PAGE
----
Gallery: Beautiful Norwegian Foliage-Covered Green Roofs

 

Green roofs in Norway have become a long-standing tradition, and it’s not common to see them dotting the country’s landscape – or in this case, essentially melding with the landscape. During the Viking and Middle Ages most houses had sod roofs, and in rural areas sod roofs were almost universal until the beginning of the 18th century. Tile roofs, which appeared much earlier in towns and on rural manors, gradually superseded sod roofs except in remote inland areas during the 19th century.

While the tradition declined and almost became extinct with the introduction of corrugated iron and other industrial materials, steadfast national romantics revived the vernacular tradition. The renaissance of green roofs was also boosted by a growing interest in open air museums, mountain retreats, vacation homes and the preservation movement, and in turn many cultural and commercial institutions have integrated these roofs into the core of their design as an alternative to modern materials.

Every year, since 2000, an award has been given to the best green roof project in Scandinavia by the board of the Scandinavian Green Roof Association.

Via Gizfactory via Amusing Planet

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11 Comments

  1. c.kopiwoda May 26, 2012 at 6:04 am

    should I construct a ramp to get my mower up there every week? Or jus’ adopt a good goat that can climb—and when he’s done I’ll deal with the sh-t rolling off the roof on top of my enterprising head in the morning while I take my first sip of coffee.!? Hmmmmm
    I beleive this is a ‘proximity’ OR nn contingency matter of how much sh– we can put up with. whoops! ended a sentence with a preposition AGAIN!

  2. sankar August 20, 2011 at 12:44 pm

    Nice idea to reduce heat inside our home.

  3. jimmyjohn August 1, 2011 at 1:04 pm

    Those trees look like they’ve grown through the roof, not on it.

  4. ingy March 25, 2011 at 4:22 am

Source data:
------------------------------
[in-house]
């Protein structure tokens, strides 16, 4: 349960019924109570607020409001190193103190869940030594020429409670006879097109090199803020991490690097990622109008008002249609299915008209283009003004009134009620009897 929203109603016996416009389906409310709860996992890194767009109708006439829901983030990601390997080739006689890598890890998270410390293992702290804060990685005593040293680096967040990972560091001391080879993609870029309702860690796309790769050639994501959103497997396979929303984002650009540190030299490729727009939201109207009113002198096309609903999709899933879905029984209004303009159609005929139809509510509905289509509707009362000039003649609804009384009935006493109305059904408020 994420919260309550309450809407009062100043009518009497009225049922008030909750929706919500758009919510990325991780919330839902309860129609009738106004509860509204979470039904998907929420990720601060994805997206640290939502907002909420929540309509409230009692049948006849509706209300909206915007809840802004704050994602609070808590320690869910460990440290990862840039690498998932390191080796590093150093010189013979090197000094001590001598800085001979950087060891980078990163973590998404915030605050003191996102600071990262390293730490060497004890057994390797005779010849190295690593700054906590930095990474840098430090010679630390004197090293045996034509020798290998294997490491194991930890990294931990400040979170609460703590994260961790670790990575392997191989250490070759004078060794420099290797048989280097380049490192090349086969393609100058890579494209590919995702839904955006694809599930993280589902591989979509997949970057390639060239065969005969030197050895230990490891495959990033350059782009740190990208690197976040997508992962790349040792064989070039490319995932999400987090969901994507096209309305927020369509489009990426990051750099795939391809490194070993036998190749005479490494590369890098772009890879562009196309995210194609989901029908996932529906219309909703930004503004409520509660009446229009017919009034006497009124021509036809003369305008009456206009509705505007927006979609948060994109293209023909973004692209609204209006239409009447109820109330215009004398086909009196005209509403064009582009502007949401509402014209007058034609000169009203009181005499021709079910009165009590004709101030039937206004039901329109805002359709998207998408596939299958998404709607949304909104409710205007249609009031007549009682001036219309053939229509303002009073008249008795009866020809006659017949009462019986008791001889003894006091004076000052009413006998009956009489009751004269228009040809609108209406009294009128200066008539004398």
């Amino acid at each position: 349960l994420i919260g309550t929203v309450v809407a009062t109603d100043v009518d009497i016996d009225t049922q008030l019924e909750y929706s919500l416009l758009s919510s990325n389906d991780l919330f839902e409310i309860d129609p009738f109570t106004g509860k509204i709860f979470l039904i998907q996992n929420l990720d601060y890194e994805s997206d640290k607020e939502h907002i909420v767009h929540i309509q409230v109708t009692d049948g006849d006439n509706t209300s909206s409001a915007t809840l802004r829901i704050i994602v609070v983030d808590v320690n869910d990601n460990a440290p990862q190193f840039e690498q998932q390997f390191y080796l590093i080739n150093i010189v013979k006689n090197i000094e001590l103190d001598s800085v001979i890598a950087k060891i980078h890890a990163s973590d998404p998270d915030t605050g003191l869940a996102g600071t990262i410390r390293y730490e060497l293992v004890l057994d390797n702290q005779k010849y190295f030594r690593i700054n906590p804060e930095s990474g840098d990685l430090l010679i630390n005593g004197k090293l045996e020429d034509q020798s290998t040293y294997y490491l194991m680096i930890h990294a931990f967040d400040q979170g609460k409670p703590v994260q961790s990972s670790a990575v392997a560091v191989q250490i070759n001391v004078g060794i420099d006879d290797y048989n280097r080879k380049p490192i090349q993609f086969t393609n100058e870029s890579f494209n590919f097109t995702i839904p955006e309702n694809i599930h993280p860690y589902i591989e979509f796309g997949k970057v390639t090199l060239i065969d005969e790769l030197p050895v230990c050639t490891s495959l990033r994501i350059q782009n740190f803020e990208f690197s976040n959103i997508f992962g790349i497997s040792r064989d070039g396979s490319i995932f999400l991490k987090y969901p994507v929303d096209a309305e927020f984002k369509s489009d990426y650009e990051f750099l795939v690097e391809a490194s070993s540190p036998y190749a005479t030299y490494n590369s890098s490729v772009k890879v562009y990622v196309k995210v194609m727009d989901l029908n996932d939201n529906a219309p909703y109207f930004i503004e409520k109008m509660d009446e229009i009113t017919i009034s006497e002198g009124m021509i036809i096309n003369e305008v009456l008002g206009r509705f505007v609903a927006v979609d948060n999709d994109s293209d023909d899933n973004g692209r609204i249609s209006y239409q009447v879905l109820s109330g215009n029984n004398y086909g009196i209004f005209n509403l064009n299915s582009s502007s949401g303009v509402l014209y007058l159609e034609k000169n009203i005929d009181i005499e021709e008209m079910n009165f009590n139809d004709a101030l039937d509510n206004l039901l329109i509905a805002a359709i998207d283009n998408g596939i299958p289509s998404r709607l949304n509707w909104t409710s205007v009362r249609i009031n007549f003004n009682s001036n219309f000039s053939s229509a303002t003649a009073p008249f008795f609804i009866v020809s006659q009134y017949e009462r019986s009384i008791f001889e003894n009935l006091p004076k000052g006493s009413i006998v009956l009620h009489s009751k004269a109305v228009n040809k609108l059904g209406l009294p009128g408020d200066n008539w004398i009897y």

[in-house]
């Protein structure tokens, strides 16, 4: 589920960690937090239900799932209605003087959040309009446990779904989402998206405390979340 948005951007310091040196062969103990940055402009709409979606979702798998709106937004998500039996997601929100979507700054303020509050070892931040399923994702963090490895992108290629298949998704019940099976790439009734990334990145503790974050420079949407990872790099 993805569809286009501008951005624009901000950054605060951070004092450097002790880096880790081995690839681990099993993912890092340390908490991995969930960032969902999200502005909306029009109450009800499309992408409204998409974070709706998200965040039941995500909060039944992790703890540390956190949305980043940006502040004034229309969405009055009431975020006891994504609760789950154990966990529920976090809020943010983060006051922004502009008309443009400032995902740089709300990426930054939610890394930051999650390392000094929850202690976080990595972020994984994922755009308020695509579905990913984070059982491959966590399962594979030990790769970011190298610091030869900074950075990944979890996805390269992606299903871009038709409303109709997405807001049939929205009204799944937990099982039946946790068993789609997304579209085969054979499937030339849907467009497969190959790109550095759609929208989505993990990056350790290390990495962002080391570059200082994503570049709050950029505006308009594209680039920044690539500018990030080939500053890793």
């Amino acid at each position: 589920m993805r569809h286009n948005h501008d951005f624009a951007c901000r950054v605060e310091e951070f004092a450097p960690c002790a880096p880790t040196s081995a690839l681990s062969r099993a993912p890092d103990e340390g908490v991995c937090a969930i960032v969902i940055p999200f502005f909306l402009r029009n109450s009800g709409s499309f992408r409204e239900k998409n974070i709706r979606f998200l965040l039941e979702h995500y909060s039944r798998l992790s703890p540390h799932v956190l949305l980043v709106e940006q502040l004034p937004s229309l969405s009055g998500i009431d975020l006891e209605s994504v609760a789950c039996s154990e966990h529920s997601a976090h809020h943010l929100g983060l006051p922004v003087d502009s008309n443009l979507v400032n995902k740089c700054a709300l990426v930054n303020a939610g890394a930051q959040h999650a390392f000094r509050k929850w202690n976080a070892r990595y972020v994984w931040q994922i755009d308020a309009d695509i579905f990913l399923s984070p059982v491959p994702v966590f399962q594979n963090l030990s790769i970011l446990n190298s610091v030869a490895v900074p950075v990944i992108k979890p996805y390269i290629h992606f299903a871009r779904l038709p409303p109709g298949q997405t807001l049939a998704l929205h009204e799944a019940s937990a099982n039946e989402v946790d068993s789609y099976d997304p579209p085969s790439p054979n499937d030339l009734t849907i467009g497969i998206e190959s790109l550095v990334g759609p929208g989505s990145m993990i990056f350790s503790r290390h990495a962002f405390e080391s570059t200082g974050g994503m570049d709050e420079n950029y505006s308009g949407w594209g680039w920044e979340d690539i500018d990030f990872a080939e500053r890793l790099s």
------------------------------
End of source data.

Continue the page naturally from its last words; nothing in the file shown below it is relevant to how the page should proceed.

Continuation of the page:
Norway has a specific sod roof standard that defines how to put a sod roof with respect to security, weight load, climatic condition (amount of snow for instance), termites etc … The sod roof isolates well and looks indeed pretty. It is definitely the green alternative. And to the picture of the run-down home: The roof it self is not a problem, but lack of maintenance is …

  5. inkirbrown March 24, 2011 at 3:23 pm

    I am by no means an expert on sod roofs, but I am Norwegian and I assisted my dad in putting a sod roof on our old family homestead last summer, so I know a lot more about the process than I did a year ago!

    I can confirm that yes, you do have to plan for the roof to weigh more than a regular roof, so the supports will have to be extra strong. At least for modern roofs, you put several layers of waterproof and insectproof material in place, so termites etc should not be a problem.

    And yes, you should make sure that plants don’t get too big, those trees in the picture on top do not look right! In some cases in the old days, I know they kept goats grazing on top of the houses, but those must have been some pretty low houses…

    I took a series of pictures to show the process last summer, feel free to have a look:
    https://picasaweb.google.com/inkirbrown/SodRoof#

  6. karenwil March 22, 2011 at 7:55 pm

    “Norwegians have been planting greenery atop their houses for hundreds of years” – who knew not me!
    Lazyreader has a good point about pests, termites. The home shown in picture featured in the article doesn’t look safe to live in!
    trope have green solutions.

  7. tmeadows March 22, 2011 at 10:37 am

    While in the Lofoten Islands we saw some houses with sod only on 1/2 of the roof. Is there a reason for that?

  8. lazyreader March 22, 2011 at 8:18 am

    Good point? What about pests, insects, termites!. The house in the first picture looks like it’s gonna sag and fall in on itself. Do green roofs have insurance. We choose this because it looks good. But these are heavy capital investments and if it’s done wrong, you’ll be looking at a new roof you’re gonna have to pay for.

  9. lordelisah March 22, 2011 at 7:23 am

    May I be assured that insects will never disturb me from atop?

  10. lazyreader March 21, 2011 at 7:51 am

    I know sod roof homes are typical to some Scandinavian homes. Whether old or modern? How well does the roof hold up to the weight. What about the weight of precipitation, snows, heavy rain. Some types of green roofs do have more demanding structural standards especially in seismic regions of the world. Some existing buildings cannot be retrofitted with certain kinds of green roof because of the weight load of the substrate and vegetation exceeds permitted static loading. And lets not forget those poorly planned ones.

    http://green.blogs.nytimes.com/2011/02/18/green-roof-collapses-in-illinois/?scp=1&sq=green%20roof%20collapse&st=cse

  11. evaone March 21, 2011 at 4:27 am

    it was nice seeing a house with plants on the top,for me it’s not common to see a house like that.very earth friendly

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